Is it me or do many people look at single women, who are in their thirties or beyond, as flawed pariahs? As in, there must be something wrong with them if they aren't married. As if the primary goal of all women is to be married and if said goal isn't achieved, they're not just flawed, they're also miserable unhappy.
Don't believe the hype.
Journalist Nika Beamon is on a quest to shatter the myths circling single women. Her book I Didn't Work This Hard Just to Get Married: Successful Single Black Women Speak Out illuminates the voices of single women—some of whom choose to be without a partner—who lead satisfying and rewarding lives. Beamon begs the question, "Why, no matter what else single women achieve, is their lifestyle viewed with less luster than a diamond solitaire on their third finger?"
In the foreword to I Didn't Work This Hard Just to Get Married, Bella DePaulo, author of Singled Out: How Singles Are Stereotyped, Stigmatized, and Ignored, and Still Live Happily Ever After articulates the heart of the issue:
What our society is peddling is the myth that single people can never be truly happy and can never lead a genuinely meaningful life. Single women with fabulous jobs are taunted with the insinuation that their jobs won't love them back. They are sternly warned that if they do not hurry and have children, their eggs will dry up. Despite the number of single moms who raise wonderful children, headlines proclaim the (mythical) dire fact that awaits children raised by just one parent.
Beamon interviewed single female lawyers, executives, actresses (including Kim Coles of the television show Living Single), students, mothers, writers, and entrepreneurs to hear their thoughts about how relationship status plays out in their lives.
There's business executive Susan Chapman who's looking into adopting a child while single. About her plans, she says, "If I don't ever become a mom, I'll be disappointed. If I don't become a wife, I'll get over it."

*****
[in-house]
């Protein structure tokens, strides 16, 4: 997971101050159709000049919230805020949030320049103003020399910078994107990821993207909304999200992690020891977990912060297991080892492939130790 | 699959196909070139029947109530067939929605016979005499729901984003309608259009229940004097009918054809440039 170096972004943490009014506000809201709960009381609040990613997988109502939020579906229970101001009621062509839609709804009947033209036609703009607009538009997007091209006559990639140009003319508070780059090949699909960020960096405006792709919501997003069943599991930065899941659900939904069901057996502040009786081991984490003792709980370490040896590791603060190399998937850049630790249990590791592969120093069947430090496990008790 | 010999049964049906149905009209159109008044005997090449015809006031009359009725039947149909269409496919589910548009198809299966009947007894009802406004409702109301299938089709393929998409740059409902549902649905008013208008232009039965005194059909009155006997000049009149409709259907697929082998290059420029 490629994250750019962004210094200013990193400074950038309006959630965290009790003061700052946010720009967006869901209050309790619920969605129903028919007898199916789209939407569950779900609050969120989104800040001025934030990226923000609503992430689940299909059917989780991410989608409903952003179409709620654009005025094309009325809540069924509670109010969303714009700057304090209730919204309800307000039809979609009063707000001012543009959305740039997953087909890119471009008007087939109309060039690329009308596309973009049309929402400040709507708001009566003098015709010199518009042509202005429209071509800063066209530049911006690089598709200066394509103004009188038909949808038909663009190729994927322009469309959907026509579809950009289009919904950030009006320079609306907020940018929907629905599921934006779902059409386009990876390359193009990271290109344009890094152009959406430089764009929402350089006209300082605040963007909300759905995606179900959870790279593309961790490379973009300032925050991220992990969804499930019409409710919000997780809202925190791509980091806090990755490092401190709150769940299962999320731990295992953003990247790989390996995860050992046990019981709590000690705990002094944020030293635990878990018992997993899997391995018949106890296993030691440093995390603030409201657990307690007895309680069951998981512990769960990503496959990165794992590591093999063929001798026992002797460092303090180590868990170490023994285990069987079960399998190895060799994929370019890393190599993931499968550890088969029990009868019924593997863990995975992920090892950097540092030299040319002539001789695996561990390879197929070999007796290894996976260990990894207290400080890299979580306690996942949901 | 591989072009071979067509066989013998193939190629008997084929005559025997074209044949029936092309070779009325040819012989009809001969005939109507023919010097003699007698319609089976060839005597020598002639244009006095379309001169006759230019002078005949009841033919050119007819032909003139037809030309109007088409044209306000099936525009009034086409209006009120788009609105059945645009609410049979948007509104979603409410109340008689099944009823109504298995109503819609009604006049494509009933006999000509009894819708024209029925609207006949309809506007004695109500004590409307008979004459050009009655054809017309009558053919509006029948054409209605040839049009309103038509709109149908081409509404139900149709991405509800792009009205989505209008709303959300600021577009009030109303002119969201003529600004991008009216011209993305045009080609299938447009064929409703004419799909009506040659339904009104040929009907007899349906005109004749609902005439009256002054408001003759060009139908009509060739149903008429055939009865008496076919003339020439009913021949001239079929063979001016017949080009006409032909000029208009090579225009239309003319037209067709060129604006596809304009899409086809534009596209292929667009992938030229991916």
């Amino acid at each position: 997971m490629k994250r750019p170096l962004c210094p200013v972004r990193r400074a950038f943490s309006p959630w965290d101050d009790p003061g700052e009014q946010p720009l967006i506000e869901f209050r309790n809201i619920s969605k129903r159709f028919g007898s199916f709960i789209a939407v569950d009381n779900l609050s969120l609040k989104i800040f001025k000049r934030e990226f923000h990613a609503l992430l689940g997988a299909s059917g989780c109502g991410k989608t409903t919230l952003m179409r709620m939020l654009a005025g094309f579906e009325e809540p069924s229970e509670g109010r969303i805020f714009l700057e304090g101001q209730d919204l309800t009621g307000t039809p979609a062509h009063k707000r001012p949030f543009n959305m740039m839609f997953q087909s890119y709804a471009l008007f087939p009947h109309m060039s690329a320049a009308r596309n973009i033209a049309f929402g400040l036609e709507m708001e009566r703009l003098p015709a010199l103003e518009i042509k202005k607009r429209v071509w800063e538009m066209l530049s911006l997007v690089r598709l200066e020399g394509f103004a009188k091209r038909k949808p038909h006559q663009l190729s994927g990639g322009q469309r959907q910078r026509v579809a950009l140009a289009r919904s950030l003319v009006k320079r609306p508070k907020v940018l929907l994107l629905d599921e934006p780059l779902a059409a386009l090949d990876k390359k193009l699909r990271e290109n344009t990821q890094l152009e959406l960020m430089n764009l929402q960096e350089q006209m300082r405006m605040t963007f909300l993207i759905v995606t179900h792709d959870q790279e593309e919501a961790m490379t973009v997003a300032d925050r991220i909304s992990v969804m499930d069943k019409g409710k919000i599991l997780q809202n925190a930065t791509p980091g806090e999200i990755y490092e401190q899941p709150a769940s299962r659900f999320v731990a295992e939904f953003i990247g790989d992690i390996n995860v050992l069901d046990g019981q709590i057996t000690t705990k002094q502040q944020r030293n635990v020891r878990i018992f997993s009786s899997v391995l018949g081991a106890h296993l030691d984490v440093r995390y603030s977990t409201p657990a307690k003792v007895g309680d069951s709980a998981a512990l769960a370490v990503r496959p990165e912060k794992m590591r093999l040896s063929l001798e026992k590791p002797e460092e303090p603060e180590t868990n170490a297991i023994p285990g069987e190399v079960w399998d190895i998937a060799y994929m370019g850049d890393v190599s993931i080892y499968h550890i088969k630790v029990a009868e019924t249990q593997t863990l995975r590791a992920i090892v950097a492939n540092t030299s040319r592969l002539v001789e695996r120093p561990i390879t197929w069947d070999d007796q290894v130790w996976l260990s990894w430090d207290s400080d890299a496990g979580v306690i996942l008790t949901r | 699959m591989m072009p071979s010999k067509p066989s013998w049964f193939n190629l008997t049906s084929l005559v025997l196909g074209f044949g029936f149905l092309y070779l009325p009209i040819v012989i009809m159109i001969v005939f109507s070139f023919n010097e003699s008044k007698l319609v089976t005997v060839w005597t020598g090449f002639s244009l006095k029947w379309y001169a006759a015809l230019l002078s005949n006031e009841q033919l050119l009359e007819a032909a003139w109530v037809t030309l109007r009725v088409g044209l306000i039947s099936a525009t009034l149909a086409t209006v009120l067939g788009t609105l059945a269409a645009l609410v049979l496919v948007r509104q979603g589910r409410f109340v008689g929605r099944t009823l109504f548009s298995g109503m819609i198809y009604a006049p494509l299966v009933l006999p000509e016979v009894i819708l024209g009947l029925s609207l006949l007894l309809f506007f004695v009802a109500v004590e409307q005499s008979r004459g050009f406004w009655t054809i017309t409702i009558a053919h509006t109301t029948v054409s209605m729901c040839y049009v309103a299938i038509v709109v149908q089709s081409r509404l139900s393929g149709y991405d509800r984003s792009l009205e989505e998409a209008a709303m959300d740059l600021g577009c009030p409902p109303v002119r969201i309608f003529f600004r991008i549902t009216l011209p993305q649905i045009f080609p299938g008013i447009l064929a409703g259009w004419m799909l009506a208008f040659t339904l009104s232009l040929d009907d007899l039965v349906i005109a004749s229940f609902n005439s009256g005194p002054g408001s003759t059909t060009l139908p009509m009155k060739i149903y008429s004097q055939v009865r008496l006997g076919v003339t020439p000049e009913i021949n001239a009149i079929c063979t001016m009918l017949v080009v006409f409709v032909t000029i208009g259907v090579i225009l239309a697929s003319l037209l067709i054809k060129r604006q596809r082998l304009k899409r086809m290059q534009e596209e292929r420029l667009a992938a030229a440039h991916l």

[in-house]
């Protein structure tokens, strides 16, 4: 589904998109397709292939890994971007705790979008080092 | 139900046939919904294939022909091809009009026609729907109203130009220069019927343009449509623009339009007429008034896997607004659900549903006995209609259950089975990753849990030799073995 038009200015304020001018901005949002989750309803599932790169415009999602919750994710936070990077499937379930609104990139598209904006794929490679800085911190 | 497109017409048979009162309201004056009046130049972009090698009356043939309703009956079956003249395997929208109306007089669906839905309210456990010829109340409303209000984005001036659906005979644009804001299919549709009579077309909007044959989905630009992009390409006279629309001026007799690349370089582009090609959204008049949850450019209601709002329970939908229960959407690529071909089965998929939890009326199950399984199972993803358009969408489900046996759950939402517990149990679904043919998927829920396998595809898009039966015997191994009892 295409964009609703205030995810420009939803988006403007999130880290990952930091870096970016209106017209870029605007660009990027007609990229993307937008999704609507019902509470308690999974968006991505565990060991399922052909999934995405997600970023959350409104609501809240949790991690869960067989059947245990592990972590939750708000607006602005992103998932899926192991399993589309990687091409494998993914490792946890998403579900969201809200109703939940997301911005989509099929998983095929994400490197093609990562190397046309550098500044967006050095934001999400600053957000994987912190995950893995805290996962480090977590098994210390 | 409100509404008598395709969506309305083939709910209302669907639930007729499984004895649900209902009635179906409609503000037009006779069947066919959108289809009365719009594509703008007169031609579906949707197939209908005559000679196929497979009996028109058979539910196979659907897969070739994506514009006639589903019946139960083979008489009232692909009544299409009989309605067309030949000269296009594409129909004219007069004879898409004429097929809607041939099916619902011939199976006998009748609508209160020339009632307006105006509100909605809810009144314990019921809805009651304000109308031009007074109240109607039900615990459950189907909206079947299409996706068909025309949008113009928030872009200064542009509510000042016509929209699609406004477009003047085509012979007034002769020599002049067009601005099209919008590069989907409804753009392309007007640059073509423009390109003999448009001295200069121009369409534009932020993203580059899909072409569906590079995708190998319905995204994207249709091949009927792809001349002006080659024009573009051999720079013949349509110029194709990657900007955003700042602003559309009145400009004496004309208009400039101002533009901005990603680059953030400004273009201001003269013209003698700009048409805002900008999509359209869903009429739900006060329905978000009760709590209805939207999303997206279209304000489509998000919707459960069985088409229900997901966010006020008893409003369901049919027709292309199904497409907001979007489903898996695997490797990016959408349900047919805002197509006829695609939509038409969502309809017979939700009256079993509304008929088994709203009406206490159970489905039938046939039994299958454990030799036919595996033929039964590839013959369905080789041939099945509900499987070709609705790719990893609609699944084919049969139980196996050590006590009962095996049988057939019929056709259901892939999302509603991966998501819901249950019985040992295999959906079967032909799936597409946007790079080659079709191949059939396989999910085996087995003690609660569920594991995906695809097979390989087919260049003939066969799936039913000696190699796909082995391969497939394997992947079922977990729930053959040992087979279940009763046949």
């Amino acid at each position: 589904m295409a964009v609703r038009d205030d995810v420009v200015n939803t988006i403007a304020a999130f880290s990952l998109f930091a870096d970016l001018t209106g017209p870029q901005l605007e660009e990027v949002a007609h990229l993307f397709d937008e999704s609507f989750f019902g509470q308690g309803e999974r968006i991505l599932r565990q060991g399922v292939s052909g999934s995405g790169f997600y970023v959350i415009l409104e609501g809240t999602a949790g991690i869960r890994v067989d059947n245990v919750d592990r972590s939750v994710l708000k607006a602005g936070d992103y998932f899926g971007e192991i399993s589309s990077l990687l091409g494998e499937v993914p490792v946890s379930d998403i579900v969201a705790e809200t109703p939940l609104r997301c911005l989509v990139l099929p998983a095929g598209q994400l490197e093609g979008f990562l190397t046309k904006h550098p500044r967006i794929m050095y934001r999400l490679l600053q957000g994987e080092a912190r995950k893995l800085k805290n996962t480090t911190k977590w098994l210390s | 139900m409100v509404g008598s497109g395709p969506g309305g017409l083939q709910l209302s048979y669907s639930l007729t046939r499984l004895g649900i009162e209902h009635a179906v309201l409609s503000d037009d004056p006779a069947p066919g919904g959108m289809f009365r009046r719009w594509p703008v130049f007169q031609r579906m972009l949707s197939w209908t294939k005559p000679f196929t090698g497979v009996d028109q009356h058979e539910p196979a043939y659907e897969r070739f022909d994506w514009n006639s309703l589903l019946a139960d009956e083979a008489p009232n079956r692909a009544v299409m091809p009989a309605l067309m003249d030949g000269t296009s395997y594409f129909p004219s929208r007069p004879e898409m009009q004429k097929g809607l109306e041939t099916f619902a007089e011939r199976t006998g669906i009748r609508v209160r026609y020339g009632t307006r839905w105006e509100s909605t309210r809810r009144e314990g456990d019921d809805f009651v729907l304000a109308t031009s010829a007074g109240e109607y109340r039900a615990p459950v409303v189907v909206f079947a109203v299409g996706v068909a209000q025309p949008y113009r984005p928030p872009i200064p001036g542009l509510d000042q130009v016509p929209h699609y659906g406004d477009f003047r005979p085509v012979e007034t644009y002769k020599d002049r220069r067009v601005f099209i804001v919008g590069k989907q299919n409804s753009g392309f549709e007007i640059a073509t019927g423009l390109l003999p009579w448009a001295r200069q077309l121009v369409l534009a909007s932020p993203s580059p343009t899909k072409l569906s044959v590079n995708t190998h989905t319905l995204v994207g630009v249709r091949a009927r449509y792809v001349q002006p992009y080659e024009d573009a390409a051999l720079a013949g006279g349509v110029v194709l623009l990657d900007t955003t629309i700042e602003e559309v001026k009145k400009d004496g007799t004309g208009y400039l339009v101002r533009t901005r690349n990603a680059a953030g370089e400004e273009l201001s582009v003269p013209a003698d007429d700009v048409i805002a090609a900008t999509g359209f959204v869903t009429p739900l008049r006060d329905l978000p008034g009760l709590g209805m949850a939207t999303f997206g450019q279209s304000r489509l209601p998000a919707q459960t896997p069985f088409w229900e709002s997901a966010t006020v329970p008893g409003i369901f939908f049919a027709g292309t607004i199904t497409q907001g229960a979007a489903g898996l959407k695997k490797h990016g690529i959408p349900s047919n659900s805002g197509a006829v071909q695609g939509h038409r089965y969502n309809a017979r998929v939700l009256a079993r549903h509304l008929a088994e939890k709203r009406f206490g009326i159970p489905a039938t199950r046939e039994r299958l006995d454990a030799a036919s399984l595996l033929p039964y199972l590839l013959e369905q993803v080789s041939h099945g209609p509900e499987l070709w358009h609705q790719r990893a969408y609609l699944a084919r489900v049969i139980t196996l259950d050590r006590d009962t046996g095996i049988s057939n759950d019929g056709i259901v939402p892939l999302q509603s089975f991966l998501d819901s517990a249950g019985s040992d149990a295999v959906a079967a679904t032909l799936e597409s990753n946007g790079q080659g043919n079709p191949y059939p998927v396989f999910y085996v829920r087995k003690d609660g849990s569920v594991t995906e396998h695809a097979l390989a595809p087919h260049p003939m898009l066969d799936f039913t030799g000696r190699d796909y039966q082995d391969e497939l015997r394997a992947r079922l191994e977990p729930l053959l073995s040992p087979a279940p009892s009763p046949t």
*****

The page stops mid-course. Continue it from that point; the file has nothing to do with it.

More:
There's single mother Jackie DeVaughn who suffered financial strain after her divorce. However, she hasn't been turned off by marriage, but enjoys the time she spends getting to know herself. "I think sometimes, as women," she says, "we sacrifice ourselves for different relationships whether it's with our spouses or our children." But she believes that time alone gives women "an opportunity for self-definition." DeVaughn works at being a good role model for her daughters and maintaining what Beamon describes as a "healthy attitude about men and relationships."
There's also single mother Lisa Parker who, although no longer in a relationship with her child's father, has worked with him to raise their son, minus any "baby mama/daddy drama."
Or movie producer Effie T. Brown who admits frankly, "Kids personally frighten me. I'm thirty-five. Aren't we supposed to feel our biological clock kick in by now? Well, I don't have that." That's not to say that Brown doesn't want a companion. But she's not going to deny the fabulousness of her life because she doesn't have a partner.
I Didn't Work This Hard Just to Get Married helps to confirm that we need to dismantle society's pressures, preconceived notions, and judgments regarding marriage and allow women to define their own expectations for their lives. It's like Beamon's grandmother told her, "There is a huge difference between being alone and being lonely."
is a writer, speaker, author of books for adults and youth, and the book columnist for The Root. Her most recent book is \"The Message: 100 Life Lessons from Hip-Hop’s Greatest Songs.\" Visit her at feliciapride.com.